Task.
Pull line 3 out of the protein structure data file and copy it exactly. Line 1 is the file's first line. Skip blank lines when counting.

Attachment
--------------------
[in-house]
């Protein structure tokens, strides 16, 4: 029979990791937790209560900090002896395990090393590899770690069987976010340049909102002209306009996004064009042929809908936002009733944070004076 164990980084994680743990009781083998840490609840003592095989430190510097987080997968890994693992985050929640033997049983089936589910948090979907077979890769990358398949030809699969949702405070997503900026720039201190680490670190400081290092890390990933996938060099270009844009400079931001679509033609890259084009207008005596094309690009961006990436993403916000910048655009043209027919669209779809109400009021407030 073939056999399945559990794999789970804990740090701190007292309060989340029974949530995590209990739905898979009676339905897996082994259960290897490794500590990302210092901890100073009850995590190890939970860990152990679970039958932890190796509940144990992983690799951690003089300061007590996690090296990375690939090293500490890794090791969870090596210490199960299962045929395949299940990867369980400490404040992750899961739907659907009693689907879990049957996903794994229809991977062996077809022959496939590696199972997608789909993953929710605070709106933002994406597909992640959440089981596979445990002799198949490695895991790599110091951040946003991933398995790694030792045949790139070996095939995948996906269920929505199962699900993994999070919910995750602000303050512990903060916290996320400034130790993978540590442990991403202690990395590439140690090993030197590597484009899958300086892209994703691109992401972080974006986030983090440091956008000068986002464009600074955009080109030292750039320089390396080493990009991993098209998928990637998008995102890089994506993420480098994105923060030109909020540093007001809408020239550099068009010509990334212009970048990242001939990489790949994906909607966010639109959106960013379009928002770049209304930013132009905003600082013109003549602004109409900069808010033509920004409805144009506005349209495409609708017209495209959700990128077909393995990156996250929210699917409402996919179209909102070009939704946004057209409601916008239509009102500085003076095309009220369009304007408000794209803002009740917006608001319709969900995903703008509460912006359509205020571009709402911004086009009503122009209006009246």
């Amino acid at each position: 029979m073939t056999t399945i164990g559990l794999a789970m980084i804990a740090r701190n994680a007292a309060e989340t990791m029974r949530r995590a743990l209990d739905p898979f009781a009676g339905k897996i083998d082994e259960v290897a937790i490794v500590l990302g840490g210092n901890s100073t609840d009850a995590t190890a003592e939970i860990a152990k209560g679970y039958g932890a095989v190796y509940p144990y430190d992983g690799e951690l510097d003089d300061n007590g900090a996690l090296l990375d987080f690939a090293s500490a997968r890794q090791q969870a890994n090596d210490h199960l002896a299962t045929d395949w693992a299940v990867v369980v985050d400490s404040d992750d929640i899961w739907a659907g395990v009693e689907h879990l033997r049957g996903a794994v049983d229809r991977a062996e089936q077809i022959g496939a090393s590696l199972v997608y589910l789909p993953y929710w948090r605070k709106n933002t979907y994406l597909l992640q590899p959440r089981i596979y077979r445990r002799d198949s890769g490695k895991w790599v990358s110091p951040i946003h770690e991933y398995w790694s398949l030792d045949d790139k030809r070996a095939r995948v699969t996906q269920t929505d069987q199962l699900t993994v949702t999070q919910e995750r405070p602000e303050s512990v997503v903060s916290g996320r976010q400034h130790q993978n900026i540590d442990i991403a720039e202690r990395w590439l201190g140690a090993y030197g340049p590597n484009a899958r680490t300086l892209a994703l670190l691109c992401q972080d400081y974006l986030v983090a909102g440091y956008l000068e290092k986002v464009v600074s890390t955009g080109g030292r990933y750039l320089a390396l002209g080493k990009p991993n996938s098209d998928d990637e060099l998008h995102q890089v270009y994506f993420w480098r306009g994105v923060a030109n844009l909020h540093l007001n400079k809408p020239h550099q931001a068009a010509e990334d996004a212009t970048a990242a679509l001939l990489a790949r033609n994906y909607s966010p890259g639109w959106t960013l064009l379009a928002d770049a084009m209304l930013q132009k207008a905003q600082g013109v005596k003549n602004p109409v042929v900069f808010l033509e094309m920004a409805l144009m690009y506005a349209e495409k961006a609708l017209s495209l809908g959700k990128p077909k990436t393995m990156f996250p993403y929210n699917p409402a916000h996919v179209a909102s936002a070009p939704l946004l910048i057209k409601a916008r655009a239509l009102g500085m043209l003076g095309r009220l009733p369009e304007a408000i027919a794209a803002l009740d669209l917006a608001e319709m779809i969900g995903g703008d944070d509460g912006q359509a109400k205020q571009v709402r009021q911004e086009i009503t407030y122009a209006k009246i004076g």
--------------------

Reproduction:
């Amino acid at each position: 029979m073939t056999t399945i164990g559990l794999a789970m980084i804990a740090r701190n994680a007292a309060e989340t990791m029974r949530r995590a743990l209990d739905p898979f009781a009676g339905k897996i083998d082994e259960v290897a937790i490794v500590l990302g840490g210092n901890s100073t609840d009850a995590t190890a003592e939970i860990a152990k209560g679970y039958g932890a095989v190796y509940p144990y430190d992983g690799e951690l510097d003089d300061n007590g900090a996690l090296l990375d987080f690939a090293s500490a997968r890794q090791q969870a890994n090596d210490h199960l002896a299962t045929d395949w693992a299940v990867v369980v985050d400490s404040d992750d929640i899961w739907a659907g395990v009693e689907h879990l033997r049957g996903a794994v049983d229809r991977a062996e089936q077809i022959g496939a090393s590696l199972v997608y589910l789909p993953y929710w948090r605070k709106n933002t979907y994406l597909l992640q590899p959440r089981i596979y077979r445990r002799d198949s890769g490695k895991w790599v990358s110091p951040i946003h770690e991933y398995w790694s398949l030792d045949d790139k030809r070996a095939r995948v699969t996906q269920t929505d069987q199962l699900t993994v949702t999070q919910e995750r405070p602000e303050s512990v997503v903060s916290g996320r976010q400034h130790q993978n900026i540590d442990i991403a720039e202690r990395w590439l201190g140690a090993y030197g340049p590597n484009a899958r680490t300086l892209a994703l670190l691109c992401q972080d400081y974006l986030v983090a909102g440091y956008l000068e290092k986002v464009v600074s890390t955009g080109g030292r990933y750039l320089a390396l002209g080493k990009p991993n996938s098209d998928d990637e060099l998008h995102q890089v270009y994506f993420w480098r306009g994105v923060a030109n844009l909020h540093l007001n400079k809408p020239h550099q931001a068009a010509e990334d996004a212009t970048a990242a679509l001939l990489a790949r033609n994906y909607s966010p890259g639109w959106t960013l064009l379009a928002d770049a084009m209304l930013q132009k207008a905003q600082g013109v005596k003549n602004p109409v042929v900069f808010l033509e094309m920004a409805l144009m690009y506005a349209e495409k961006a609708l017209s495209l809908g959700k990128p077909k990436t393995m990156f996250p993403y929210n699917p409402a916000h996919v179209a909102s936002a070009p939704l946004l910048i057209k409601a916008r655009a239509l009102g500085m043209l003076g095309r009220l009733p369009e304007a408000i027919a794209a803002l009740d669209l917006a608001e319709m779809i969900g995903g703008d944070d509460g912006q359509a109400k205020q571009v709402r009021q911004e086009i009503t407030y122009a209006k009246i004076g």